Goin’ to the [roundhouse] and we’re gonna get…

So, naturally, after arguing about marriage for a couple of days, I went to a wedding this weekend and now I’m totally suffering from Wedding Lust.

Unlike a lot of other little girls (or so I’m told), I didn’t dream about my wedding growing up. For starters, although it took me a while to realize I was into the ladies, I definitely wasn’t into boys. Sorta hard to picture yourself at the altar with some dude in a tux when prince charming doesn’t do anything for you. From a pretty young age I somehow knew that a traditional wedding wasn’t for me.

Now that I’m a little older, though, I know that a wedding–even a straight one–doesn’t have to be the plastic cake-topper I always envisioned it as in my youth. The one I attended yesterday is a perfect example: casual dress, no veils, vows written by the bride and groom, the bride’s young daughter as flower girl, a woman performing the ceremony in a beautiful roundhouse instead of a church, and a big emphasis on the folks actually getting married rather than the religious authority supposedly giving a big ol’ thumbs up to the union.

Ignoring the arguments about whether queer folks should want to get married, I think it’s interesting to think about how we get married. While the aforementioned ceremony stressed me out a little because it got me thinking about which family members I would and wouldn’t feel comfortable inviting to my hypothetical future wedding, it also really made me think about the way a ceremony can leave everybody feeling good. How can a ceremony encourage participation from the audience without asking them to go through the motions of a religious tradition they don’t share? How can a ceremony joining a man and a woman keep from alienating the members of the audience who don’t have the legal luxury of such a union? How can a wedding inspire, rather than alienate?

Then, of course, there’s the other side of the coin: how do you have a same-sex marriage without alienating the traditionalists in the audience? Are there aspects of the traditional marriage ceremony that can carry over for the union of a non-traditional couple?

I realize that a wedding ceremony is, of course, more for the folks gettin’ hitched (or, as is often the case, their parents) than for the folks in the cheap seats, so the happy couple shouldn’t bend over backward to cater to the masses. But I do think there’s something to be said for an inclusive ceremony, and for making The Happiest Day Of Your Life something that can be a positive experience for everyone in attendance.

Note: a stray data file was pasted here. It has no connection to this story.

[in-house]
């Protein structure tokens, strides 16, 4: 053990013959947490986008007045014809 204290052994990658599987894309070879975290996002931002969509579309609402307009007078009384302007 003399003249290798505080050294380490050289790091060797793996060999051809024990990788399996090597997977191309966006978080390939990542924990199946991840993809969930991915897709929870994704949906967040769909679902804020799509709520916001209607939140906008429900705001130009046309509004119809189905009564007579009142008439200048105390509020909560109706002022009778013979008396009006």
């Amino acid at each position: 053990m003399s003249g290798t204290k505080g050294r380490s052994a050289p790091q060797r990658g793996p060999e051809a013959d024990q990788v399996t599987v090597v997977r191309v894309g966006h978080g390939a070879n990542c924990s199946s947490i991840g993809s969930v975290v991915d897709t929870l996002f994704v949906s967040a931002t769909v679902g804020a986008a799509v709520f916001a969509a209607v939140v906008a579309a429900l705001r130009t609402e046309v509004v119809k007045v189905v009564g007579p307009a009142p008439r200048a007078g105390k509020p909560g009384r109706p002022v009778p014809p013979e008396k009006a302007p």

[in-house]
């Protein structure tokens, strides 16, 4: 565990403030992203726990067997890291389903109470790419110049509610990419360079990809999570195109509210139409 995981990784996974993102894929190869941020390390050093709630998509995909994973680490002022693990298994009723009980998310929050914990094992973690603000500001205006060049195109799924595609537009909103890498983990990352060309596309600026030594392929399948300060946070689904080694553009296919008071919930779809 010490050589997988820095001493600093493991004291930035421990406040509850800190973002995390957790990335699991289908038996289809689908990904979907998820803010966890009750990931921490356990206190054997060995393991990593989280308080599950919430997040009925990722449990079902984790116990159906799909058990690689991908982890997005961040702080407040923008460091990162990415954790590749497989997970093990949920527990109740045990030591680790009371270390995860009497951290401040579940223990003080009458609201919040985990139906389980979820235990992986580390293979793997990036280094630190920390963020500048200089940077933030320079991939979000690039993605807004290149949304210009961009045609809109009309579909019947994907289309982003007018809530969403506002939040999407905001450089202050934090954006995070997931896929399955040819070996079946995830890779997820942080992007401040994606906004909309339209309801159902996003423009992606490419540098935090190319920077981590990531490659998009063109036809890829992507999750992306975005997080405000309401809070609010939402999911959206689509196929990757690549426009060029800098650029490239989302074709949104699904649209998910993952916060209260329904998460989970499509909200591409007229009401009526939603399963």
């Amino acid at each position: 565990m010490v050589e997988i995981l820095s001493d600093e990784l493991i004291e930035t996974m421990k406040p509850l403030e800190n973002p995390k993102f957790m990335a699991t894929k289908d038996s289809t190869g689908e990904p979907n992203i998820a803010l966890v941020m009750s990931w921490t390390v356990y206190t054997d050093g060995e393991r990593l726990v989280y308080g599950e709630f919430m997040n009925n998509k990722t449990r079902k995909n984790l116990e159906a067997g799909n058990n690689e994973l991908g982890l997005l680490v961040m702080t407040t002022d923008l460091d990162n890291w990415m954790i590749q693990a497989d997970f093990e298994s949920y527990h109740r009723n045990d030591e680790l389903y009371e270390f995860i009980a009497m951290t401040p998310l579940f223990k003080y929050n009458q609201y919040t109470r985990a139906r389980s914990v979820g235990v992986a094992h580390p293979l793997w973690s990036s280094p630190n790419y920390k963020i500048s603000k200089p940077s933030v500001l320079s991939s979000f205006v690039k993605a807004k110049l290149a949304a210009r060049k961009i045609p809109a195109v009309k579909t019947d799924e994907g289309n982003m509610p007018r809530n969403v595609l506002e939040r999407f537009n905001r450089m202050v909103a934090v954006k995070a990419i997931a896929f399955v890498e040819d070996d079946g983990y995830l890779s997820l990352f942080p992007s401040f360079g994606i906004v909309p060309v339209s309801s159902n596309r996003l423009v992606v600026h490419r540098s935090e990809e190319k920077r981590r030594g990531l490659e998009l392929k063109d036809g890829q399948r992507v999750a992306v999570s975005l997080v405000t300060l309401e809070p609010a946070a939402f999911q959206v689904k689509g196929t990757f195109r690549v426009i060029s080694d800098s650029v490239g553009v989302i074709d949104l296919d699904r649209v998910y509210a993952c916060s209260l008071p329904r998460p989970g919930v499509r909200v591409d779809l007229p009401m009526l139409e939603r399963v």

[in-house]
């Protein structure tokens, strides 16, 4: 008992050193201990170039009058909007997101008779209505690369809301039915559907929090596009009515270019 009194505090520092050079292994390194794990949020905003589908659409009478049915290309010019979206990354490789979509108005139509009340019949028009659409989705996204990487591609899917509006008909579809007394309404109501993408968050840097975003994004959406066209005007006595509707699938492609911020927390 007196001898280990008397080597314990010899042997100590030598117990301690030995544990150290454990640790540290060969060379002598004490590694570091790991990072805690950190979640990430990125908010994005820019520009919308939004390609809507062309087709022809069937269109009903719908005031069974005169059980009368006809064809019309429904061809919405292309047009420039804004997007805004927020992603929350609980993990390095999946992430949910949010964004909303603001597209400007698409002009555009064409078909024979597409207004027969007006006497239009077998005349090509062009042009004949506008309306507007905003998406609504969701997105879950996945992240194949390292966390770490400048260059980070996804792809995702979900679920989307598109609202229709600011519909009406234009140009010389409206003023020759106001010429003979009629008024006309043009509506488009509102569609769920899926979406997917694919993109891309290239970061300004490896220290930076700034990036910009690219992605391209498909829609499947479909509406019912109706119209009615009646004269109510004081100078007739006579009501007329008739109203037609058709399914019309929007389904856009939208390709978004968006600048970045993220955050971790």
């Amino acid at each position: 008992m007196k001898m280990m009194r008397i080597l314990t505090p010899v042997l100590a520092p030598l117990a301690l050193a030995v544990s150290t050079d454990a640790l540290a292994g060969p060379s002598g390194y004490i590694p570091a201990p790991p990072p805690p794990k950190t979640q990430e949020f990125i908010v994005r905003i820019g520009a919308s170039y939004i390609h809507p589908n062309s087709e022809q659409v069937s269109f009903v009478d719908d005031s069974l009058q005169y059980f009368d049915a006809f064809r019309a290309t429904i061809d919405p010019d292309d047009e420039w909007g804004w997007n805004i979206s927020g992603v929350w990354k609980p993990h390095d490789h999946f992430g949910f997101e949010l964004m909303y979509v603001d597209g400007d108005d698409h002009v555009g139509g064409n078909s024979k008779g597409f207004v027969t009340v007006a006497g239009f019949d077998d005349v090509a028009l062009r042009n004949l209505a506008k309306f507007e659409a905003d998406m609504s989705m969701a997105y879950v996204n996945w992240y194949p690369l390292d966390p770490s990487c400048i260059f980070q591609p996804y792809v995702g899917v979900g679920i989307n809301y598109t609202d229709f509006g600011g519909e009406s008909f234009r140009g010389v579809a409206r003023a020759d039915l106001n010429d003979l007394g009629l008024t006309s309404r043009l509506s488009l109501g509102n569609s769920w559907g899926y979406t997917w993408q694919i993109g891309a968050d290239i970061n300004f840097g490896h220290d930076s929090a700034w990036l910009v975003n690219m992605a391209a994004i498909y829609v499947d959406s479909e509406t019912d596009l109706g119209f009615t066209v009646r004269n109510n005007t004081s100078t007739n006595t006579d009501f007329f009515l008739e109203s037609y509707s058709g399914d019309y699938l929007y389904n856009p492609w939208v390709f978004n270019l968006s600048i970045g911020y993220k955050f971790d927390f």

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One Response to Goin’ to the [roundhouse] and we’re gonna get…

  1. Em says:

    I feel very lucky to have had the small number of weddings I’ve attended in my adult life be queer and/or feminist affairs well-attended by many friends. They were more like great parties than weddings. In fact, for one of them, (backyard lesbian ceremony), we all got together and decided that we should just do it again next year for fun. So I suppose I’m privileged in that the people I know well enough to attend their weddings are the sort of people who don’t give much truck to traditionalism. I have never been to a bad, offensive,* or even boring wedding.

    Since I realized that a wedding my way is an actual possibility, I’ve given it some thought. I’ve decided that a big ass party is definitely the way to go.

    *There was the Catholic ceremony where the homily touched on some wierd traditional role stuff, but seeing as I was seated in the Sinner’s Pew with all the dykes, we all just rolled our eyes at each other and silently laughed.

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